The project requires a conditional use permit from Franklin County. The planning commission is expected to get the case in June or July, and will make a recommendation to the board of supervisors.
Assuming that local approval is granted, the solar farm would then need to obtain a permit from the Virginia Department of Environmental Quality. Construction could begin in 2022, according to Yarden Golan, a spokesman for Energix.
Energix, an Arlington subsidiary of Energix-Renewable Energies of Israel, has three projects in operation in Virginia, six under construction and more in the development phase, Golan said.
The company’s involvement in Virginia began in 2017, well before policies and laws like the Virginia Clean Economy Act encouraged the greater use of renewable energy such as solar and wind.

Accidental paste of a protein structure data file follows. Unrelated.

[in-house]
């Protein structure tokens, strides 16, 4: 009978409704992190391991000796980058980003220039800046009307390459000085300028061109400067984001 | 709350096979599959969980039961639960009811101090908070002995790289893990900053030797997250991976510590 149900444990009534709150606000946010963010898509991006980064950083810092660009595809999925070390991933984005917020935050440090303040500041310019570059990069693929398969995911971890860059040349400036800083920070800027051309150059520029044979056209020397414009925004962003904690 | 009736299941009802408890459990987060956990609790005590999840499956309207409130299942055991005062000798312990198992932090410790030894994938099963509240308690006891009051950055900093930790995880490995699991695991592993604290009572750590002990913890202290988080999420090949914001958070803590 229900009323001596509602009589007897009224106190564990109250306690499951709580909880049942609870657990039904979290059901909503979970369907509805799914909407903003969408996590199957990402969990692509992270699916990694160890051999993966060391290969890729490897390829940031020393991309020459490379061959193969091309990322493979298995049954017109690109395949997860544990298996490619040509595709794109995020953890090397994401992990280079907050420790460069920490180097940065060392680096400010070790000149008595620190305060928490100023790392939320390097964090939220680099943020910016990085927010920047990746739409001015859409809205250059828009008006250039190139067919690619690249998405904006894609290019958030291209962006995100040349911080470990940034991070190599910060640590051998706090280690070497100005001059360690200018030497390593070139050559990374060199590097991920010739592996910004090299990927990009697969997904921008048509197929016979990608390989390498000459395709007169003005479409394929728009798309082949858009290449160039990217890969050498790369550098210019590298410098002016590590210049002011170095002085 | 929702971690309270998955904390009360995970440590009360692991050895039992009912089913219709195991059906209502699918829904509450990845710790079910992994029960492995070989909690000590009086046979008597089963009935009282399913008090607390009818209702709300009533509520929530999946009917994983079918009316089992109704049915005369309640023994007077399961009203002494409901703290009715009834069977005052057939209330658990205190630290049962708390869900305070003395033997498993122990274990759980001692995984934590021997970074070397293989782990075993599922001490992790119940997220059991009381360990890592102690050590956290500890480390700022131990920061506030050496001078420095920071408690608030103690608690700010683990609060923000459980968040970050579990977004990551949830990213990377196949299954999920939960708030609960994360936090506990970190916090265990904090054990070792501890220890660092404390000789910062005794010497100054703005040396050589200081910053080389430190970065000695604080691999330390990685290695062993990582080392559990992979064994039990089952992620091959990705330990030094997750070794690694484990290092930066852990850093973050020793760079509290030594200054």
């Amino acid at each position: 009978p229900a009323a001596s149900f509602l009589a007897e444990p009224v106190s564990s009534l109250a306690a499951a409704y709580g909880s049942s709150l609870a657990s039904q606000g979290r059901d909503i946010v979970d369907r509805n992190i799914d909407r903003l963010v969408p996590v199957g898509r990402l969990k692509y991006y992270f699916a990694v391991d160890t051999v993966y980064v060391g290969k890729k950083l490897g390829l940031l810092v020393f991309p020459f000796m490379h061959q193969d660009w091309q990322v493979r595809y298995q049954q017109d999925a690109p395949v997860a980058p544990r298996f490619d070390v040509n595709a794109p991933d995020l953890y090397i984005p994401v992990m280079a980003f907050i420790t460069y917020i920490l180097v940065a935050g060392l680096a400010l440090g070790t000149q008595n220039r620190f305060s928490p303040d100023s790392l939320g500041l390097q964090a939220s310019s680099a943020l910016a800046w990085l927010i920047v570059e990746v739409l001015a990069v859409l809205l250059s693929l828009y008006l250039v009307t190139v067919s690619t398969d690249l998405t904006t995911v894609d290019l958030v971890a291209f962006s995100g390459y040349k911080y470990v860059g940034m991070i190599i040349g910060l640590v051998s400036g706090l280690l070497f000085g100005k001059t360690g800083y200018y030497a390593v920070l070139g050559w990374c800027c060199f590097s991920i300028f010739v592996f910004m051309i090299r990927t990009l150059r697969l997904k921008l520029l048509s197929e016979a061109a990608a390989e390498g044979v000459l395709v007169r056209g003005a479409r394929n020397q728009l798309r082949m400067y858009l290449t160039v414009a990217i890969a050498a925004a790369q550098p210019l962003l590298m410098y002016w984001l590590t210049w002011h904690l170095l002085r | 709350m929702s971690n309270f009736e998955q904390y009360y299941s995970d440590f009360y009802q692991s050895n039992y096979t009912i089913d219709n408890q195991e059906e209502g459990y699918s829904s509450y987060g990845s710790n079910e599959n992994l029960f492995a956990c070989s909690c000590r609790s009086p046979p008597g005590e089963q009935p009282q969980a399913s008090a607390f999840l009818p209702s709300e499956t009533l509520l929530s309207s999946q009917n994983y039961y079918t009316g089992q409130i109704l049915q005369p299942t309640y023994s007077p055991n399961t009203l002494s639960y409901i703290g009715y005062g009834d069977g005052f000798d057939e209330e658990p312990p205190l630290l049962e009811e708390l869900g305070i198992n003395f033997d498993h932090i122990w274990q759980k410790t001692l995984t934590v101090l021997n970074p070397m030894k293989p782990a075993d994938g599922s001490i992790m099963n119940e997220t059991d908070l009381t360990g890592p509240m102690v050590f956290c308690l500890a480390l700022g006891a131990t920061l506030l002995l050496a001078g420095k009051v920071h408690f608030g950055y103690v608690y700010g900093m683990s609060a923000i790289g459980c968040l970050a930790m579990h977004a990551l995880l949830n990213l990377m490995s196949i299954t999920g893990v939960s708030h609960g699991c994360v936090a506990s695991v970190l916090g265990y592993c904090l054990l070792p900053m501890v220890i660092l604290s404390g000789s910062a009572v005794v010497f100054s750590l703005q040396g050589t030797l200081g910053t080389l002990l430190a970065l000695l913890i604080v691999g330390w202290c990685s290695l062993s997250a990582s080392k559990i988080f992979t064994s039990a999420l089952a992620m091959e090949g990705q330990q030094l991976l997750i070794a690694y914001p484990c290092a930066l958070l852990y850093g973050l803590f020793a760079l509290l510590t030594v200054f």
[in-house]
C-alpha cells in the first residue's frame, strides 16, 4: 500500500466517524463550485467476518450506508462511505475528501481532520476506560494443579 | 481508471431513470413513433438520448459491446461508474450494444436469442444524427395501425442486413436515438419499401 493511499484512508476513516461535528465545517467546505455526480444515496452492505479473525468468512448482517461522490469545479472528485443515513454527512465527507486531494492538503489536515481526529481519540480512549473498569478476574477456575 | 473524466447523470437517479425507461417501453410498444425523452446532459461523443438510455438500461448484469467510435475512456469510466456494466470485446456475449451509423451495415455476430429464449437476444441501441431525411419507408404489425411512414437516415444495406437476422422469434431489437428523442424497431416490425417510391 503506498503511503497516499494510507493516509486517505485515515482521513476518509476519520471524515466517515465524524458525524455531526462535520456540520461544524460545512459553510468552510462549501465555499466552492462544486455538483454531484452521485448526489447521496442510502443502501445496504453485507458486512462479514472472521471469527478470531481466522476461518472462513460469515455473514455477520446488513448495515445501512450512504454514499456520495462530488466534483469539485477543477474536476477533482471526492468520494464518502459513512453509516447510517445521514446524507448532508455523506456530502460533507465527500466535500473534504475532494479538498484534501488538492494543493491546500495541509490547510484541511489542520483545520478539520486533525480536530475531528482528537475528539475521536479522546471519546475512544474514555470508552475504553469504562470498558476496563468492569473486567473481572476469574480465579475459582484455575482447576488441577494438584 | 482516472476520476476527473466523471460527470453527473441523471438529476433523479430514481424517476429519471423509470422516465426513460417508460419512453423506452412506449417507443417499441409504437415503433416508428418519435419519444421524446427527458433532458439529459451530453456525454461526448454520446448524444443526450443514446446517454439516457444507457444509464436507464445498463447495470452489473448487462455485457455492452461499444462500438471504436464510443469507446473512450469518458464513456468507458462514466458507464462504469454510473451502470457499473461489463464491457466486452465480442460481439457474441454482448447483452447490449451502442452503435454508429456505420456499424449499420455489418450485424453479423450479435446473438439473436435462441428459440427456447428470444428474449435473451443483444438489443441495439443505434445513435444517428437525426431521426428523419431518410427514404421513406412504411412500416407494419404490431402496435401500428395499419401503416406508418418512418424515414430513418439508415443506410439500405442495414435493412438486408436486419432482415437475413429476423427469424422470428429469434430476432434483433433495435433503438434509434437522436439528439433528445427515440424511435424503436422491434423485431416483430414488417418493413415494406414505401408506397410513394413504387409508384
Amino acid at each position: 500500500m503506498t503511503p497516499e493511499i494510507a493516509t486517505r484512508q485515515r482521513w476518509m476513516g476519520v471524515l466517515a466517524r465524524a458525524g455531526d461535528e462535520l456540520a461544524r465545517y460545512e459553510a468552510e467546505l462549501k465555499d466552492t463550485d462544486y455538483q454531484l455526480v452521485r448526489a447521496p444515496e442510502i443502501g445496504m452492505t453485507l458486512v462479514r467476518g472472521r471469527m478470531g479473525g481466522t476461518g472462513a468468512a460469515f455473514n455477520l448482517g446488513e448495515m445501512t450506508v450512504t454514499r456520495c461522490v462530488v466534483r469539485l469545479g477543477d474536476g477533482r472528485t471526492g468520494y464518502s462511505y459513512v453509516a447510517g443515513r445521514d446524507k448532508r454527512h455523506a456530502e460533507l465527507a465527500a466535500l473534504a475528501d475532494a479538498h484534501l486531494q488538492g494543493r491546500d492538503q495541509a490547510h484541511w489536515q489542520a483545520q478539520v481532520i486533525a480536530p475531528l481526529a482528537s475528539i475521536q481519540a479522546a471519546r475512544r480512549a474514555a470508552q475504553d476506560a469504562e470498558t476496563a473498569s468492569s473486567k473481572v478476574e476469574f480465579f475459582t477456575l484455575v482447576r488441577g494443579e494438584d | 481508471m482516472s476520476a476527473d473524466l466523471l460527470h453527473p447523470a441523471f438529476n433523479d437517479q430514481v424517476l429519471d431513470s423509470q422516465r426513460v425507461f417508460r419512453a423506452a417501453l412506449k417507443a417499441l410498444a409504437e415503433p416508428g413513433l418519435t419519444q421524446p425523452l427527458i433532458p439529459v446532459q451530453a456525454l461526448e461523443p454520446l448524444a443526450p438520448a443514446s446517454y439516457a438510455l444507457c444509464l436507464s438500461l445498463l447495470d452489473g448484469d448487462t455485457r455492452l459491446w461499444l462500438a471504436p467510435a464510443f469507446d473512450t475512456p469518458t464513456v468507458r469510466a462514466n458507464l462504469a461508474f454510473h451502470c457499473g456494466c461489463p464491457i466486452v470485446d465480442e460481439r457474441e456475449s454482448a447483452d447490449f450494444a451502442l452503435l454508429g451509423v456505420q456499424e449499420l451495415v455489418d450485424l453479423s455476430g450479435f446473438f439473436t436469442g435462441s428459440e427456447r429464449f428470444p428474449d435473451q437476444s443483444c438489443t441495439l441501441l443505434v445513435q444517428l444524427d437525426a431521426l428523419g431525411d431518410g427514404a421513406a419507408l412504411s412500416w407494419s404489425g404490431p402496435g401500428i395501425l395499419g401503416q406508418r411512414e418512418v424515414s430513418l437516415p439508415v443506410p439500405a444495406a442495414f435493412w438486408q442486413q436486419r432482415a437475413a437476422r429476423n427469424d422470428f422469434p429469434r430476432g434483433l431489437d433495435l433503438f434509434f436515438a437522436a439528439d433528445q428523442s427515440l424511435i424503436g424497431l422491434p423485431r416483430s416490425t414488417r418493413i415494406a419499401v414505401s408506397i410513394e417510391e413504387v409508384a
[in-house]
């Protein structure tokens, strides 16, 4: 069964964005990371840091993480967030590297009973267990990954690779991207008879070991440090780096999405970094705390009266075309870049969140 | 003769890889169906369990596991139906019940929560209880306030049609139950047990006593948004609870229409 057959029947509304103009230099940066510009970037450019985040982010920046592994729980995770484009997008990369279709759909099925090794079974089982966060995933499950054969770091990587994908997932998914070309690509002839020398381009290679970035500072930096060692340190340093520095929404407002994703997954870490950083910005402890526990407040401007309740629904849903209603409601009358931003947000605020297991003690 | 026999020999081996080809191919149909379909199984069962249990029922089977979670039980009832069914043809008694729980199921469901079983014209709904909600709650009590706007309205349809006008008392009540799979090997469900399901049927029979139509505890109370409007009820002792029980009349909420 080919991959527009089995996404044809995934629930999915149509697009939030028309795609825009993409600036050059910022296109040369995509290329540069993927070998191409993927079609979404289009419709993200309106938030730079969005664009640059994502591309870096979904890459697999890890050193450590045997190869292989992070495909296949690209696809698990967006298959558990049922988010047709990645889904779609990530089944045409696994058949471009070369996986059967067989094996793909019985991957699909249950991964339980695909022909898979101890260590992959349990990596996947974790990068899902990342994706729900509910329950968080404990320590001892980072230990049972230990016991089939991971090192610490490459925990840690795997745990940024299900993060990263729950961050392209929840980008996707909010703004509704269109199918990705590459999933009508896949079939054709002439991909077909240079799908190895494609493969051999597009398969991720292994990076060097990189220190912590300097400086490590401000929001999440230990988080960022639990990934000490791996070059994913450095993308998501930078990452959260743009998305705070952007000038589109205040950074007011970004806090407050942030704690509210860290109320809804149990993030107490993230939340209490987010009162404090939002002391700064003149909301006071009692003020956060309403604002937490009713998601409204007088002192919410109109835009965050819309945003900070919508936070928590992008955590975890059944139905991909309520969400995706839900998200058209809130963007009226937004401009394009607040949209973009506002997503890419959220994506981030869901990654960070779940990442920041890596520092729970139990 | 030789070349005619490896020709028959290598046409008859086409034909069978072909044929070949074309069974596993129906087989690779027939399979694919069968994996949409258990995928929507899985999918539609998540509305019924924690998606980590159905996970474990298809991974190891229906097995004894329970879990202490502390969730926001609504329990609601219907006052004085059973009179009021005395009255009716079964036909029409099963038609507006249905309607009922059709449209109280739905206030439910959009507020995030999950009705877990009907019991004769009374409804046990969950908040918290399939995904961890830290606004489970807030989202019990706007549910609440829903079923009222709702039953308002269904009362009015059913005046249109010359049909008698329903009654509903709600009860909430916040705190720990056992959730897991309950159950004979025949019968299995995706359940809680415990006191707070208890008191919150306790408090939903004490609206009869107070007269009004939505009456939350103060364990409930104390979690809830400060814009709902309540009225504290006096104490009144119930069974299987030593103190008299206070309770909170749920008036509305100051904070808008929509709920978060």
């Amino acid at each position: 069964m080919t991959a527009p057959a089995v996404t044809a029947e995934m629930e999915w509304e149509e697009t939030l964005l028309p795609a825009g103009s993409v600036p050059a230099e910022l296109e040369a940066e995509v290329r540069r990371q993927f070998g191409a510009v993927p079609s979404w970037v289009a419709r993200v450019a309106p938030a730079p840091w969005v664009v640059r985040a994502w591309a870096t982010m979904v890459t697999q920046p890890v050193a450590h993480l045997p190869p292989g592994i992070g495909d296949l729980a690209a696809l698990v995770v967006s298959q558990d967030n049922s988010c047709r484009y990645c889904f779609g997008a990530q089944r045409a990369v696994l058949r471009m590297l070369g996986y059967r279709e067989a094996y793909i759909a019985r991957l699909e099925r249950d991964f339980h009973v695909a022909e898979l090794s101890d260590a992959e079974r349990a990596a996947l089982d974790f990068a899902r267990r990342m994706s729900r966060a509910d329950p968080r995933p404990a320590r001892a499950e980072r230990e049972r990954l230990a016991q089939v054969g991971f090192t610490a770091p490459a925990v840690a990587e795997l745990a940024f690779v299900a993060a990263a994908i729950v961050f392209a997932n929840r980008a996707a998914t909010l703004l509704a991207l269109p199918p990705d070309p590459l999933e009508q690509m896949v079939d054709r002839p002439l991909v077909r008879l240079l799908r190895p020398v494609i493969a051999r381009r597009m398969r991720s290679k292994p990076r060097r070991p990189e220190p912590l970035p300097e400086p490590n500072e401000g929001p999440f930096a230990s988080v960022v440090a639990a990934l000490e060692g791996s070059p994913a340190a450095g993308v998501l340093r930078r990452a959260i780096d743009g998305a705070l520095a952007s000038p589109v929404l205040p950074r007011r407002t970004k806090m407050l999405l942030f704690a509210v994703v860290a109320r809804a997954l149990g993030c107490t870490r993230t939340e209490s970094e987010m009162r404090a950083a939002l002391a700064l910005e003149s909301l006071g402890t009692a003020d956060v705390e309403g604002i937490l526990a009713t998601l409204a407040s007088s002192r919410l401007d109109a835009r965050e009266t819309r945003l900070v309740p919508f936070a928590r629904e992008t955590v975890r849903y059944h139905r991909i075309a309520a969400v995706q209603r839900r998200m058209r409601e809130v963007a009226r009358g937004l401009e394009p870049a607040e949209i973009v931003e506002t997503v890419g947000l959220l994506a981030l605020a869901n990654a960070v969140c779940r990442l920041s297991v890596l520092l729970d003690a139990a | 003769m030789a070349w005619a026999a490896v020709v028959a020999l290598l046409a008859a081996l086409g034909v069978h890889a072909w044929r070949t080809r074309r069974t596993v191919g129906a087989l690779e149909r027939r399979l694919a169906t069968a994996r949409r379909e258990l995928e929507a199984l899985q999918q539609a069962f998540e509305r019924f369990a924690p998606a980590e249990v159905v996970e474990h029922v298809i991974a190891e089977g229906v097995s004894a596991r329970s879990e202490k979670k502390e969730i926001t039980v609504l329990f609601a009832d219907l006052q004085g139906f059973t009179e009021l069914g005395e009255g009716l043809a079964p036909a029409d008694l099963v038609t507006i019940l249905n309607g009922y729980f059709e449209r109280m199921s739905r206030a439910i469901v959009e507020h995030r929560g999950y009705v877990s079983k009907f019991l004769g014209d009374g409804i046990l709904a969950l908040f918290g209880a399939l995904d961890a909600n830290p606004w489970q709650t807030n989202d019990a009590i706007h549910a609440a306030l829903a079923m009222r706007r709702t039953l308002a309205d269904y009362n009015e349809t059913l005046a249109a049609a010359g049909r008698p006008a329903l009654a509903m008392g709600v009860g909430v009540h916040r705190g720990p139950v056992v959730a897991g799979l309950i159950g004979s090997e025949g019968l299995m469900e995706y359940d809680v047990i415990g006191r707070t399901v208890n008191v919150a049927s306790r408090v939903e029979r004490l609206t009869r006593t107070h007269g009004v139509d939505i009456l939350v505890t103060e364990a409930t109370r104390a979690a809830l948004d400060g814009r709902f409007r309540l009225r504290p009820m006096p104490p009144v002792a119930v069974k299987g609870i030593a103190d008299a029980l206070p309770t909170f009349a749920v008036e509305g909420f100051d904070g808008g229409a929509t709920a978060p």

“The VCEA further highlights that we made the right decision, and that Virginia is going to be a leader in developing its renewable energy resources,” Golan wrote in an email.
When completed, the solar farm would generate 20 megawatts of electricity, or enough to power about 2,400 homes. Although it’s too early to say who would purchase the electricity, Energix typically sells its power to a local utility, Golan said. An Appalachian Power Co. line bisects the proposed site.
Earlier this year, Appalachian announced that it was taking bids for solar projects. More requests for proposals are expected in the coming years, as the Clean Economy Act requires the utility to provide totally carbon-fee electricity to its Virginia customers by 2050.